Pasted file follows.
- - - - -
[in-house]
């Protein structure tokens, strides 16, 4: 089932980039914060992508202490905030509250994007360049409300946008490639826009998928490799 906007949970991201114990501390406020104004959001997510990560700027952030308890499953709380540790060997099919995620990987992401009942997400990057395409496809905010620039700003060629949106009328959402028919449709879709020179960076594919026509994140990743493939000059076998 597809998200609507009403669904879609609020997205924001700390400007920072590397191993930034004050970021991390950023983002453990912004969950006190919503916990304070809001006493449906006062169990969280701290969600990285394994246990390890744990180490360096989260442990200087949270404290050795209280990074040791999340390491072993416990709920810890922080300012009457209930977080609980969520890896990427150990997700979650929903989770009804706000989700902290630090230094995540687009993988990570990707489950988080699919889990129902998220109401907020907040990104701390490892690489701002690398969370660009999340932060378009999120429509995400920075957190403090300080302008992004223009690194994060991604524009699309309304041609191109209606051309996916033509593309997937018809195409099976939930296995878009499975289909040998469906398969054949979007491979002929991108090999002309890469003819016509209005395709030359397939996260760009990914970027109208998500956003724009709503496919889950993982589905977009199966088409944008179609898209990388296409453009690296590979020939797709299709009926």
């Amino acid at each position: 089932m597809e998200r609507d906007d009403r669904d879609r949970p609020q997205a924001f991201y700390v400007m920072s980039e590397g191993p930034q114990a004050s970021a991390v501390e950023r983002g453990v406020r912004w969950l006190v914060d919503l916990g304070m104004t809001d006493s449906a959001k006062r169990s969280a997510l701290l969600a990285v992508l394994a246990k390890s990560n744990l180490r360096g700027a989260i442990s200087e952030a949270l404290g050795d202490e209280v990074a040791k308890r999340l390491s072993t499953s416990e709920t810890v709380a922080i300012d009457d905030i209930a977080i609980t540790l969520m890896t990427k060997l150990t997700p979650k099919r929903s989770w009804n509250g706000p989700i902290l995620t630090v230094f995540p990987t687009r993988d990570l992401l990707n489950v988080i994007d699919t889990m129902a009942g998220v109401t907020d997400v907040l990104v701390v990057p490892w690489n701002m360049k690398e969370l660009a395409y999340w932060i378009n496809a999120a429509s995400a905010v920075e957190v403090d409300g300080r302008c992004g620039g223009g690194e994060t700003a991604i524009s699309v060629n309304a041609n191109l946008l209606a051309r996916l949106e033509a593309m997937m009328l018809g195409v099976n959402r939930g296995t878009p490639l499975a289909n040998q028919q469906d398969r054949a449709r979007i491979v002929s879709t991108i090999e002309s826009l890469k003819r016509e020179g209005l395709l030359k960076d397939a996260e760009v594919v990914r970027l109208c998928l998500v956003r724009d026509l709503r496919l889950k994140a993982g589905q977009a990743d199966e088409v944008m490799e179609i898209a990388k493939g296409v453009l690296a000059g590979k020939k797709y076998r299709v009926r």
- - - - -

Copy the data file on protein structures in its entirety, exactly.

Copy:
[in-house]
């Protein structure tokens, strides 16, 4: 089932980039914060992508202490905030509250994007360049409300946008490639826009998928490799 906007949970991201114990501390406020104004959001997510990560700027952030308890499953709380540790060997099919995620990987992401009942997400990057395409496809905010620039700003060629949106009328959402028919449709879709020179960076594919026509994140990743493939000059076998 597809998200609507009403669904879609609020997205924001700390400007920072590397191993930034004050970021991390950023983002453990912004969950006190919503916990304070809001006493449906006062169990969280701290969600990285394994246990390890744990180490360096989260442990200087949270404290050795209280990074040791999340390491072993416990709920810890922080300012009457209930977080609980969520890896990427150990997700979650929903989770009804706000989700902290630090230094995540687009993988990570990707489950988080699919889990129902998220109401907020907040990104701390490892690489701002690398969370660009999340932060378009999120429509995400920075957190403090300080302008992004223009690194994060991604524009699309309304041609191109209606051309996916033509593309997937018809195409099976939930296995878009499975289909040998469906398969054949979007491979002929991108090999002309890469003819016509209005395709030359397939996260760009990914970027109208998500956003724009709503496919889950993982589905977009199966088409944008179609898209990388296409453009690296590979020939797709299709009926």
């Amino acid at each position: 089932m597809e998200r609507d906007d009403r669904d879609r949970p609020q997205a924001f991201y700390v400007m920072s980039e590397g191993p930034q114990a004050s970021a991390v501390e950023r983002g453990v406020r912004w969950l006190v914060d919503l916990g304070m104004t809001d006493s449906a959001k006062r169990s969280a997510l701290l969600a990285v992508l394994a246990k390890s990560n744990l180490r360096g700027a989260i442990s200087e952030a949270l404290g050795d202490e209280v990074a040791k308890r999340l390491s072993t499953s416990e709920t810890v709380a922080i300012d009457d905030i209930a977080i609980t540790l969520m890896t990427k060997l150990t997700p979650k099919r929903s989770w009804n509250g706000p989700i902290l995620t630090v230094f995540p990987t687009r993988d990570l992401l990707n489950v988080i994007d699919t889990m129902a009942g998220v109401t907020d997400v907040l990104v701390v990057p490892w690489n701002m360049k690398e969370l660009a395409y999340w932060i378009n496809a999120a429509s995400a905010v920075e957190v403090d409300g300080r302008c992004g620039g223009g690194e994060t700003a991604i524009s699309v060629n309304a041609n191109l946008l209606a051309r996916l949106e033509a593309m997937m009328l018809g195409v099976n959402r939930g296995t878009p490639l499975a289909n040998q028919q469906d398969r054949a449709r979007i491979v002929s879709t991108i090999e002309s826009l890469k003819r016509e020179g209005l395709l030359k960076d397939a996260e760009v594919v990914r970027l109208c998928l998500v956003r724009d026509l709503r496919l889950k994140a993982g589905q977009a990743d199966e088409v944008m490799e179609i898209a990388k493939g296409v453009l690296a000059g590979k020939k797709y076998r299709v009926r």